Two trenches were opened, uncovering the remains of two Norse houses. Although full examination of the artefacts found inside will be required to provide a precise date, Dr Barrett suspects the structures date from the 11th century and are, therefore, contemporary with the last phase of the nearby chapel.

“Although we’ll never be able to directly link the settlement, stratigraphically, to the chapel, there were a number of burials found during the excavation of the chapel in the 1970s.

Picture: Sigurd Towrie

Working down through the floor levels of one of the suspected 11th century Norse houses. (Sigurd Towrie)

“One of these was buried against the chapel wall, and was carbon dated to the 11th or 12th century. From this, we can see that the chapel is contemporary with the later settlement structures.”

The architecture of these Norse houses is particularly intriguing. They follow a plan commonly found in Viking-Age Dublin — making the cluster of houses reminiscent of an urban housing site in a rural location.

Although the buildings were built into earlier structures, it’s not yet clear what these are — whether Norse or earlier.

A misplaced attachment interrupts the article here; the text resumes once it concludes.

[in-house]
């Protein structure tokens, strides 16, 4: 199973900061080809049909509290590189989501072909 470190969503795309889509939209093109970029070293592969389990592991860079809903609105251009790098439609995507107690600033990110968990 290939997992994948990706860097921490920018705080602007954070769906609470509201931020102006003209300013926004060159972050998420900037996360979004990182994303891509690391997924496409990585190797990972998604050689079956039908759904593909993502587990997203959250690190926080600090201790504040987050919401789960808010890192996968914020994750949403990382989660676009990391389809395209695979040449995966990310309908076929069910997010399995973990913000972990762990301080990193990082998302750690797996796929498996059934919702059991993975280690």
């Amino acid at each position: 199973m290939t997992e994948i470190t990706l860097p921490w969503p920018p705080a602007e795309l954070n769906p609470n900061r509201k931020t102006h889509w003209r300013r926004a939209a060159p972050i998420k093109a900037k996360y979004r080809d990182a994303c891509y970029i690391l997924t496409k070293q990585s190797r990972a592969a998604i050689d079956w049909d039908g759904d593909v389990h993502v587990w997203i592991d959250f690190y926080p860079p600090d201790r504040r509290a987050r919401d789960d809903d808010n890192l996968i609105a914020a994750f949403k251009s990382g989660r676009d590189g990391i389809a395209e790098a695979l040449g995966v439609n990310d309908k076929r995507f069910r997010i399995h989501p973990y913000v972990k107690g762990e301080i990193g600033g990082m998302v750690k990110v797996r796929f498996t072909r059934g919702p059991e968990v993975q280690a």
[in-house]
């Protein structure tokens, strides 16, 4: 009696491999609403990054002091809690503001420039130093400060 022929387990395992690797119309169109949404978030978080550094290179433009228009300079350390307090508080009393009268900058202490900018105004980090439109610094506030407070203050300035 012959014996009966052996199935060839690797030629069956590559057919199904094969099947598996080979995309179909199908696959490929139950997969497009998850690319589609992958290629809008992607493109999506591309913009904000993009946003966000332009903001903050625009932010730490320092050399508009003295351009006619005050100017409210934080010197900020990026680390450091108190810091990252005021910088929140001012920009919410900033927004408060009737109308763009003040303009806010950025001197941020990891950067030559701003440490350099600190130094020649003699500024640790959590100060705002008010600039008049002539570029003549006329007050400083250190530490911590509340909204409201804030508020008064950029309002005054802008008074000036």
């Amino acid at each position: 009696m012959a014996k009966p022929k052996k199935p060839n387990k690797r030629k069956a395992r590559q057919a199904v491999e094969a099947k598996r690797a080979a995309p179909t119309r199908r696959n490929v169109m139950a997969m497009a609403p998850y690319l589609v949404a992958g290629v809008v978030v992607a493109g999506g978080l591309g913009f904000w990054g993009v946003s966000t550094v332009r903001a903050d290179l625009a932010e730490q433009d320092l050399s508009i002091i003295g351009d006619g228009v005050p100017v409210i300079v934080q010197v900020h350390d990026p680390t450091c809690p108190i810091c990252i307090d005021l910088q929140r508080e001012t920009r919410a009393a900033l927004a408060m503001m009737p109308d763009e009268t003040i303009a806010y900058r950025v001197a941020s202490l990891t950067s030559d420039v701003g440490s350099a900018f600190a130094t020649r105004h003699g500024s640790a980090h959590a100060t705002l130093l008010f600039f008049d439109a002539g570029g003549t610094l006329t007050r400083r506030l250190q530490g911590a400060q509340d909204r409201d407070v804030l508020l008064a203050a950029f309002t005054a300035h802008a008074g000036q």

Dr Barrett commented: “We don’t yet know if there was a pre-Viking settlement, but there are some hints that this was so. We need to dig deeper.”

Picture: Sigurd Towrie

A paved area outside the house's entrance. (Sigurd Towrie)

That the excavated later structures were domestic is without question — finds included loom weights, soapstone pots, pottery and a spindle-whorl — but there also appears to have been metalworking carried out on site. Used mould sections have been found, but these were too fragmented to allow the archaeologists to ascertain what they were used for.

The use of the Brough for Naval target practice during the First World War has presented the excavation team with an additional challenge.

All fragments of metal found on the site are being gathered for cataloguing and analysis — although much will be the remains of the artillery shells, the possibility remains that the bombardment could have disturbed, or damaged, earlier artefacts.

Picture: Sigurd Towrie

Looking out to the Brough of Deerness from the Mainland. The bank, which Dr Barrett feels was a defensive rampart, is visible, along with the masonry.